In this podcast, the seventh session in CLI's Legaltech Around the World Series, David Bushby, Managing Director, InCounsel facilitated a discussion about the local legaltech market in Latin America. David was joined by amazing guest panellists: Andrés Jara, Co-Founder & CEO, Kea Technology Inc (Chile) Bibiana Martinez Camelo, Head of Legal Operations, Bancolombia (Colombia) Silvana Stochetti, Founder & CEO, Legalify Latam (Argentina) Maxime Troubat, CEO, Juridoc (Brazil) Agustin Velazquez G.L, Managing Partner, AVA Firm (Mexico) Topics covered in this session included: An overview of the legaltech market in Latin America The drivers/agents of change and impact of legaltech in the B2B and B2C markets (and how they are connected) The challenges and opportunities for legaltech The impact of COVID on the legaltech market The importance of legaltech communities Who is funding legaltech development in Latin America and are tech developers staying, going, or returning What legaltech adoption REALLY looks like (separating the hype and hope from reality) The growing importance of digital literacy and the role of law schools in that education You'll find information about the other episodes in this series here. The series is presented in association with InCounsel. If you would prefer to watch rather than listen to this episode, you'll find the video in our CLI-Collaborate (CLIC) free Resource Hub here. Additional Resources referred to in this session You'll find the Legal Hackers website here Don't forget to subscribe to: InCounsel's Weekly Newsletter CLI's Newsletter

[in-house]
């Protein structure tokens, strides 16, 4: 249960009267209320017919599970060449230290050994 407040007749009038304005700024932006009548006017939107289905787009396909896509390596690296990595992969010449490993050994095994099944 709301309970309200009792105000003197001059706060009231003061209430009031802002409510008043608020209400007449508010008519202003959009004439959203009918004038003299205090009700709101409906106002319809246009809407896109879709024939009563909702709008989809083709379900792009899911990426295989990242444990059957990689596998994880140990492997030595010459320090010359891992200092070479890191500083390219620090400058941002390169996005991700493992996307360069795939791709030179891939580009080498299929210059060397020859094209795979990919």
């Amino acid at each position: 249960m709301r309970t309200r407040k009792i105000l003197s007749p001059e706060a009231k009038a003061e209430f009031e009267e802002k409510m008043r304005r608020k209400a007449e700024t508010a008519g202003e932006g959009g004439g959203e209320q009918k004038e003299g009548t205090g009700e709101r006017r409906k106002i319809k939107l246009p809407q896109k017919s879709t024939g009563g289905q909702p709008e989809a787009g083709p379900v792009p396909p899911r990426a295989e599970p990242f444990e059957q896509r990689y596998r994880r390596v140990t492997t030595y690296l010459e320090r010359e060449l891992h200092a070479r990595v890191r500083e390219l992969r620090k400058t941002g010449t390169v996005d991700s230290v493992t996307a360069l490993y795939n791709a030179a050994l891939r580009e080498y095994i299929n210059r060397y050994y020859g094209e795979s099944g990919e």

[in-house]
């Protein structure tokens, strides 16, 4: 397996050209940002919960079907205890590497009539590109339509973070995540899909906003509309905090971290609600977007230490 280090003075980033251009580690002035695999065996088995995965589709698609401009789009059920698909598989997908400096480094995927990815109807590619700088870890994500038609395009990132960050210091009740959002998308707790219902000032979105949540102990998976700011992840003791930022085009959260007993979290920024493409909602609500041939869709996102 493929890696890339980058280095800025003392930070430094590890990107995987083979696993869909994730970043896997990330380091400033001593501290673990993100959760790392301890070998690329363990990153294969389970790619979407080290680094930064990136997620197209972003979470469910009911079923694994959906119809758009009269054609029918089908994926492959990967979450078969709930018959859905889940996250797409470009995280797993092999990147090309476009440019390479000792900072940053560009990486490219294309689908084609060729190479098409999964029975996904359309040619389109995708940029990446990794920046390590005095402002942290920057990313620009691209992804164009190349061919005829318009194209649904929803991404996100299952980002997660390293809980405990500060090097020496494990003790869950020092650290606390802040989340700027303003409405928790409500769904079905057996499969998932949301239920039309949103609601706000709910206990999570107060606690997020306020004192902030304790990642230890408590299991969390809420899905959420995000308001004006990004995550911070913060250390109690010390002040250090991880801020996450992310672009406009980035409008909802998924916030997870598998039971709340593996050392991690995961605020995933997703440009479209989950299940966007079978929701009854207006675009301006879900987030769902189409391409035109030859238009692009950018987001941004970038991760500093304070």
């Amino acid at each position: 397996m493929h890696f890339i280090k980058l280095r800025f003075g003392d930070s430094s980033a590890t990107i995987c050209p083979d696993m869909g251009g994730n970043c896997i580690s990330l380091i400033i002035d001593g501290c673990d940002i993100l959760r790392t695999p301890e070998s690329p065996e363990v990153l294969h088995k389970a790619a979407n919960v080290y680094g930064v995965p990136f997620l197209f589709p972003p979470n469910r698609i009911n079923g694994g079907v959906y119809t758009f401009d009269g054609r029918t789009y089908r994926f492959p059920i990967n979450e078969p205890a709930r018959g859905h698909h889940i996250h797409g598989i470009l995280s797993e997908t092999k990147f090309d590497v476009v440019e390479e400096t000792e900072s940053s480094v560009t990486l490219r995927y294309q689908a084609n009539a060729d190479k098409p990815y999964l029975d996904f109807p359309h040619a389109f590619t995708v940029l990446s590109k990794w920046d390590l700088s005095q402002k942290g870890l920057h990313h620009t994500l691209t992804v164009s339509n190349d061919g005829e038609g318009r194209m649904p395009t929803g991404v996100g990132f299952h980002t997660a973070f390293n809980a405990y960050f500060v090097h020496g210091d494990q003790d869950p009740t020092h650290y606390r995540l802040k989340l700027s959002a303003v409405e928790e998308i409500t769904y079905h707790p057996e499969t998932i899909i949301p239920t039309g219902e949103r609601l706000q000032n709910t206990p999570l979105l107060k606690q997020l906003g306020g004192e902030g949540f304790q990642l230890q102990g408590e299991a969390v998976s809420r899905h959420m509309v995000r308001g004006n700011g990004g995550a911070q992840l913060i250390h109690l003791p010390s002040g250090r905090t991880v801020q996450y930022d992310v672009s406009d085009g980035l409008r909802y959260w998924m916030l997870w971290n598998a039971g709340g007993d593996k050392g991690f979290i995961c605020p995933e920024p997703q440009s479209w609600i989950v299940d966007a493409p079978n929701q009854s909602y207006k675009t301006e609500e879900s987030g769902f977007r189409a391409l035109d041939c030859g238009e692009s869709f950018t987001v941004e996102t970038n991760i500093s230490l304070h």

This is a special episode recorded live during a live coding session on YouTube (2022-09-21). The audio-only experience might not be the best one, so if you are curious to see the video and enjoy our diagrams and screen sharing, please check this episode on YouTube: https://www.youtube.com/watch?v=0TzfkbisMEA. How can you build a WeTransfer or a Dropbox Transfer clone on AWS? This is our fifth live coding stream. In this episode, we continued adding some security to our application. Specifically, we implemented 75% of the OAuth 2 device flow on top of AWS Cognito to allow our file upload CLI application to get some credentials. In order to implement this flow, we need to store some secrets. We decided to use DynamoDB and spent a lot of time discussing our data design and how and why we used the famous and controversial DynamoDB single table design principle. All our code is available in this repository: https://github.com/awsbites/weshare.click In this episode we mentioned the following resources: OAuth 2 Device Auth flow RFC8628: https://www.rfc-editor.org/rfc/rfc8628 The DynamoDB book by Alex DeBrie: https://www.dynamodbbook.com/ LevelDB: https://github.com/google/leveldb OAuth 2 Authorization framework RFC6749: https://www.rfc-editor.org/rfc/rfc6749 You can listen to AWS Bites wherever you get your podcasts: - Apple Podcasts: https://podcasts.apple.com/us/podcast/aws-bites/id1585489017 - Spotify: https://open.spotify.com/show/3Lh7PzqBFV6yt5WsTAmO5q - Google: https://podcasts.google.com/feed/aHR0cHM6Ly9hbmNob3IuZm0vcy82YTMzMTJhMC9wb2RjYXN0L3Jzcw== - Breaker: https://www.breaker.audio/aws-bites - RSS: https://anchor.fm/s/6a3312a0/podcast/rss Do you have any AWS questions you would like us to address? Leave a comment here or connect with us on Twitter: - https://twitter.com/eoins - https://twitter.com/loige #AWS #livecoding #transfer